There may be a high resistance due to corrosion at the battery terminal on the positive side. The thinner wire, I.e., not the one going to the starter, may not be making a good connection.
Normal battery voltage is 12.7 VDC, during cranking it drops below 10 VDC. Jumping from another car, with it's engine running, will keep the voltage above 14 VDC. This is a solid 40% increase in voltage. It can make all the distance in the world when there is a high resistance where it should not be.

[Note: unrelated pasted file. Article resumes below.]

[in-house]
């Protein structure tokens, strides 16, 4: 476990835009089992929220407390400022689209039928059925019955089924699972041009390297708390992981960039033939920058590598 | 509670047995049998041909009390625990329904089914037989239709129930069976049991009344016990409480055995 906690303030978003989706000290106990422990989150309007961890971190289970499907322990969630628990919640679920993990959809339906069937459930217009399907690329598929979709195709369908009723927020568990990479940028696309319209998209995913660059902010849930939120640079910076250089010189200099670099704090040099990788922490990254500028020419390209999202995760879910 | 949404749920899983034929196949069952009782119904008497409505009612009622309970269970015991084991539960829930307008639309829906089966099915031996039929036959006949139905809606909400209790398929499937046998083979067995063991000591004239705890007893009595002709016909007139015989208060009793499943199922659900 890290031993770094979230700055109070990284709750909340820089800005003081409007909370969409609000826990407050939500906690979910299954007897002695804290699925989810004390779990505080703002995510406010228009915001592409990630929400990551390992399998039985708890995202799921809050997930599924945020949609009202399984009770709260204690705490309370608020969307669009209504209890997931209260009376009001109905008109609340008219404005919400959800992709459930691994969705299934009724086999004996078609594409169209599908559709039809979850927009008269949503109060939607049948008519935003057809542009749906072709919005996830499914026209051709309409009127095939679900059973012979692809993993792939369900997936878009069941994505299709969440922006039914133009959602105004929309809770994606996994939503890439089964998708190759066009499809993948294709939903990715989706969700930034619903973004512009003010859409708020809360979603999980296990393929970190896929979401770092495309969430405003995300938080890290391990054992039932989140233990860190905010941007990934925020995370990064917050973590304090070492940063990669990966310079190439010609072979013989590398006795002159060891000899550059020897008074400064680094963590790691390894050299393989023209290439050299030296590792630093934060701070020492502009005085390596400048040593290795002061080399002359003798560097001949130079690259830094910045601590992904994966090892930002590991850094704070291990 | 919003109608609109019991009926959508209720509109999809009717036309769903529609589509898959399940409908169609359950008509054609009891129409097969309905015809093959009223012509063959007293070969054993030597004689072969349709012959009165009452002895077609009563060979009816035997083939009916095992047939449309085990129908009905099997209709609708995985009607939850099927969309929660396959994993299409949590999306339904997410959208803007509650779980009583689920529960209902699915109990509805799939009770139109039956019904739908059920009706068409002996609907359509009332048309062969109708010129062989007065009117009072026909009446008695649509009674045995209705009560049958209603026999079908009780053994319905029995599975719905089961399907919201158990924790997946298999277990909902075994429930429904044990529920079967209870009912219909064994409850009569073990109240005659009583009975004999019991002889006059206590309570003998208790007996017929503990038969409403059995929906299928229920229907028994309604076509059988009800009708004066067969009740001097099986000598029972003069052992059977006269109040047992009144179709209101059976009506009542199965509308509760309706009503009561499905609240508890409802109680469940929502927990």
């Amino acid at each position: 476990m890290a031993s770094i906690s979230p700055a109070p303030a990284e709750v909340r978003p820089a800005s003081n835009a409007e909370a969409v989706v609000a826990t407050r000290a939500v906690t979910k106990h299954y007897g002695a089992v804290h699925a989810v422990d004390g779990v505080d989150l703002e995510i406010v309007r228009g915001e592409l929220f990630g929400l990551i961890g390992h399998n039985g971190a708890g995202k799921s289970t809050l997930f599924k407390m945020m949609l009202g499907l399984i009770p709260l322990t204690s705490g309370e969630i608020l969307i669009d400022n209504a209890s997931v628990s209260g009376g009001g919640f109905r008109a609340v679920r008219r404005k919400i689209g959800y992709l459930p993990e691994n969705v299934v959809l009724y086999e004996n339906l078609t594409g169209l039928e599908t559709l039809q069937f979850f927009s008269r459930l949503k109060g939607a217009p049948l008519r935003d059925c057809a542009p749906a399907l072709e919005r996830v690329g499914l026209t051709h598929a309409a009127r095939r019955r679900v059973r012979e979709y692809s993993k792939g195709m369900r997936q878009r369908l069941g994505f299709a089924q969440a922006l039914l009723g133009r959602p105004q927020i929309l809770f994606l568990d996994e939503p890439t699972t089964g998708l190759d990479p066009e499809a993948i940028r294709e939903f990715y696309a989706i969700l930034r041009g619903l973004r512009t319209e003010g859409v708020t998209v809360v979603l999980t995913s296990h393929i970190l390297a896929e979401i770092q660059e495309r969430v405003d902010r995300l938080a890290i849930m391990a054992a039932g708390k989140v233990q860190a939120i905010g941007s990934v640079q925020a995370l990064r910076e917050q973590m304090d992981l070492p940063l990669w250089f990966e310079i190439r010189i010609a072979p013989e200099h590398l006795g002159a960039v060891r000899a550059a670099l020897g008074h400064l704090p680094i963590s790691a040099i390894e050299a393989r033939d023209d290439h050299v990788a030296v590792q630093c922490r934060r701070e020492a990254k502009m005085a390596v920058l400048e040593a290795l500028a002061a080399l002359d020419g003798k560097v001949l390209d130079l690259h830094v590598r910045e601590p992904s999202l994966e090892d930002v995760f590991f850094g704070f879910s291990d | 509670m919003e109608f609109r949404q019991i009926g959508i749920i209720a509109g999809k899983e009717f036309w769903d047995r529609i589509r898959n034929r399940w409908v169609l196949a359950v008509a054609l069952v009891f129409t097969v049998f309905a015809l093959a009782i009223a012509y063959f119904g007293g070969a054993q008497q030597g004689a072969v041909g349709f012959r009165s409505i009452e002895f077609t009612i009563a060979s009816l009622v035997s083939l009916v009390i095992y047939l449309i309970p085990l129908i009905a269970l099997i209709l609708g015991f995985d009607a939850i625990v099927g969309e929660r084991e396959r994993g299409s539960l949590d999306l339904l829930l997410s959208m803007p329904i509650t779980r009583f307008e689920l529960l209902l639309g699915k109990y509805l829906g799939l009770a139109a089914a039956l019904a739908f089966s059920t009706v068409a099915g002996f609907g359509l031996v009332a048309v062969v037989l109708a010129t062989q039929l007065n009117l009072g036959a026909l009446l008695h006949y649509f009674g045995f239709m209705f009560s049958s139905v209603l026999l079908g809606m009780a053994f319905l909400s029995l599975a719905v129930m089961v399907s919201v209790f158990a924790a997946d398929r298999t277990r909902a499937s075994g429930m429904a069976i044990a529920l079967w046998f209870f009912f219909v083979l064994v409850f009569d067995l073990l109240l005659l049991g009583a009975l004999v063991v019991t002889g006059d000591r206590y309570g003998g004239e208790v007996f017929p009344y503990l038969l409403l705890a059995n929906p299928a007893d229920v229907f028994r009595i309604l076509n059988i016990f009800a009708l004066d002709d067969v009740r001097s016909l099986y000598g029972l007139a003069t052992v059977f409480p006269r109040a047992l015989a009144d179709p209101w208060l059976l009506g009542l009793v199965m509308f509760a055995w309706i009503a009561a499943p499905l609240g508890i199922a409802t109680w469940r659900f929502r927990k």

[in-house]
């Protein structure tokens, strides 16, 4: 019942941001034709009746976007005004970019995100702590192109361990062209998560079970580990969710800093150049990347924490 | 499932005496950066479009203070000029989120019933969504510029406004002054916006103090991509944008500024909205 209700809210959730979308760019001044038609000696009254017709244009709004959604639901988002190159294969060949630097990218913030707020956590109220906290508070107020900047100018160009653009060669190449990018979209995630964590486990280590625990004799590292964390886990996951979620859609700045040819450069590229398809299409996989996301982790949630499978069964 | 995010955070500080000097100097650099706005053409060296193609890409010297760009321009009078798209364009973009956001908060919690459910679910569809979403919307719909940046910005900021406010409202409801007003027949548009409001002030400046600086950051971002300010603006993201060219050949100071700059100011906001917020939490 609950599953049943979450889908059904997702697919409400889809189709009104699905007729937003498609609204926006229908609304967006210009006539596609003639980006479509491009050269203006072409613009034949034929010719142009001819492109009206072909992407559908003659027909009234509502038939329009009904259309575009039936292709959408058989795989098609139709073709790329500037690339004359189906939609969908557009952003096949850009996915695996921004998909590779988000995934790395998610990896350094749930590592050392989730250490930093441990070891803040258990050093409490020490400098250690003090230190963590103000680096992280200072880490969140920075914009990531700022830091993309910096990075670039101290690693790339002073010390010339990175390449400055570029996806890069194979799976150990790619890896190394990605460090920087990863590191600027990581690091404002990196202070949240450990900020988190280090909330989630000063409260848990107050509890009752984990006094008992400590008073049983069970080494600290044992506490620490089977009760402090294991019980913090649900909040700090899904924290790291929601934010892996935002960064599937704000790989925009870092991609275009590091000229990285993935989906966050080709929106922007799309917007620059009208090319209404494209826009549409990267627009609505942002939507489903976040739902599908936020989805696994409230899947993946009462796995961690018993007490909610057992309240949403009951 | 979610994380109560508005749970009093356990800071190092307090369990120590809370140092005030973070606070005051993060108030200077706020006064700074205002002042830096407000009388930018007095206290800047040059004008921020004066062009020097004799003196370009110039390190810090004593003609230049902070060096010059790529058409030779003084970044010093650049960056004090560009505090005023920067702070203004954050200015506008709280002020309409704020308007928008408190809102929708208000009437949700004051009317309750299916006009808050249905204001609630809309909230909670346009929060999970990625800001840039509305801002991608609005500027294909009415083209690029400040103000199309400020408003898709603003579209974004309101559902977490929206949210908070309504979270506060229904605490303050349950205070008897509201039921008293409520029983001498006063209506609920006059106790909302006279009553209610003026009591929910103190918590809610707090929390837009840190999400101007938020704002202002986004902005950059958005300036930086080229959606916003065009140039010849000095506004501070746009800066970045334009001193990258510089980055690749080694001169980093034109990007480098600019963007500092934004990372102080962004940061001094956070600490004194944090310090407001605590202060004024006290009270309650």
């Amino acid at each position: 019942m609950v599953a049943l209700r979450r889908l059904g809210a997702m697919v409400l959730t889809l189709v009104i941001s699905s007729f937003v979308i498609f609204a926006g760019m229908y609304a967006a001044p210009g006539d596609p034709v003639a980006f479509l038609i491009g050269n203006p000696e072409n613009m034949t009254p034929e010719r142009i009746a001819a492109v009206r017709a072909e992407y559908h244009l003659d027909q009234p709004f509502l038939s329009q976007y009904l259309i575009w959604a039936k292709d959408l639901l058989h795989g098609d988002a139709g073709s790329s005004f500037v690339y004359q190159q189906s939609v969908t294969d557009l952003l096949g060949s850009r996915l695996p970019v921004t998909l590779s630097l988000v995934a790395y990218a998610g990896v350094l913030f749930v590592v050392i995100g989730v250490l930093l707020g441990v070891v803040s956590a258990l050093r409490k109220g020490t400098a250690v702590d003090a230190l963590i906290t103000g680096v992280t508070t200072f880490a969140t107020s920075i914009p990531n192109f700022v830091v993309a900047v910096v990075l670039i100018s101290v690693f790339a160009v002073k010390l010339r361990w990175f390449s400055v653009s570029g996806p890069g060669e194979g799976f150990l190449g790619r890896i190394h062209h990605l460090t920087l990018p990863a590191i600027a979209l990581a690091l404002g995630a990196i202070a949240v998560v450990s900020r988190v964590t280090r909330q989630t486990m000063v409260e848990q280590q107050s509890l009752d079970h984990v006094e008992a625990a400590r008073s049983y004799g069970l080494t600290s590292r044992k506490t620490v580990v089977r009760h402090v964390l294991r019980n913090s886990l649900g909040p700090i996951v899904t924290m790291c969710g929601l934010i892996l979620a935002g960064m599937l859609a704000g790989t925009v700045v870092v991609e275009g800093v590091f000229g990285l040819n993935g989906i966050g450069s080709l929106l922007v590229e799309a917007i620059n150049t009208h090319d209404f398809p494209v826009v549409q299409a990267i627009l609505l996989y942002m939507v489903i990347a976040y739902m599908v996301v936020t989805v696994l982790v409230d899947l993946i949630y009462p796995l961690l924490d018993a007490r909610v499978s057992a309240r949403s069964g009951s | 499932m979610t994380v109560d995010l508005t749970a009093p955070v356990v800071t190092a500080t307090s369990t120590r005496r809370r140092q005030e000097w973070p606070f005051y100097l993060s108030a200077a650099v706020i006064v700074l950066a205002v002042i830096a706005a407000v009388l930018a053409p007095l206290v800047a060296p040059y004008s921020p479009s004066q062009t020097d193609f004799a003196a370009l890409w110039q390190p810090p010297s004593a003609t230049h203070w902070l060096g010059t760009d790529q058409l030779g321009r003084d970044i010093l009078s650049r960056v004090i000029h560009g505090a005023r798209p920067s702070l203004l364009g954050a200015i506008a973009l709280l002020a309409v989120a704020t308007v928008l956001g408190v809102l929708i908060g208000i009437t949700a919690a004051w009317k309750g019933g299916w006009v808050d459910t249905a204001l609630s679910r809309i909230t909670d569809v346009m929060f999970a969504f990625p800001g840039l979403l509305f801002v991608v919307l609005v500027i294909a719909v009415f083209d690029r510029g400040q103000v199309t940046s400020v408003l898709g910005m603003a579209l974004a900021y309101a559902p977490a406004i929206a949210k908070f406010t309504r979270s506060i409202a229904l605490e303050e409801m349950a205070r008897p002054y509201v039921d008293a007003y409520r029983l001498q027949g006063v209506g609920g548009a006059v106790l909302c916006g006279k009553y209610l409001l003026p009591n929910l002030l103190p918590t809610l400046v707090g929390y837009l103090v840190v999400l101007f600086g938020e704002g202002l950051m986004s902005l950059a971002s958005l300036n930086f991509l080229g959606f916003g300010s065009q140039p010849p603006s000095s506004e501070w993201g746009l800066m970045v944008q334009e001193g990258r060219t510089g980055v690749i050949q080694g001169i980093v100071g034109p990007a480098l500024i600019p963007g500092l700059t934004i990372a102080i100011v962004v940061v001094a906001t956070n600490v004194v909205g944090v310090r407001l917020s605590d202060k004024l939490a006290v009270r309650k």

You can test this theory with a volt meter at one of the power points. See if there is a difference during cranking with and without the jumper cables.
If you don't have a volt meter an incandescent 12 VDC bulb will do. There is a marked difference in brightness between 10 VDC AND 14VDC. Halogen headlights won't do, nor will LEDs, they are not sufficiently voltage sensitive.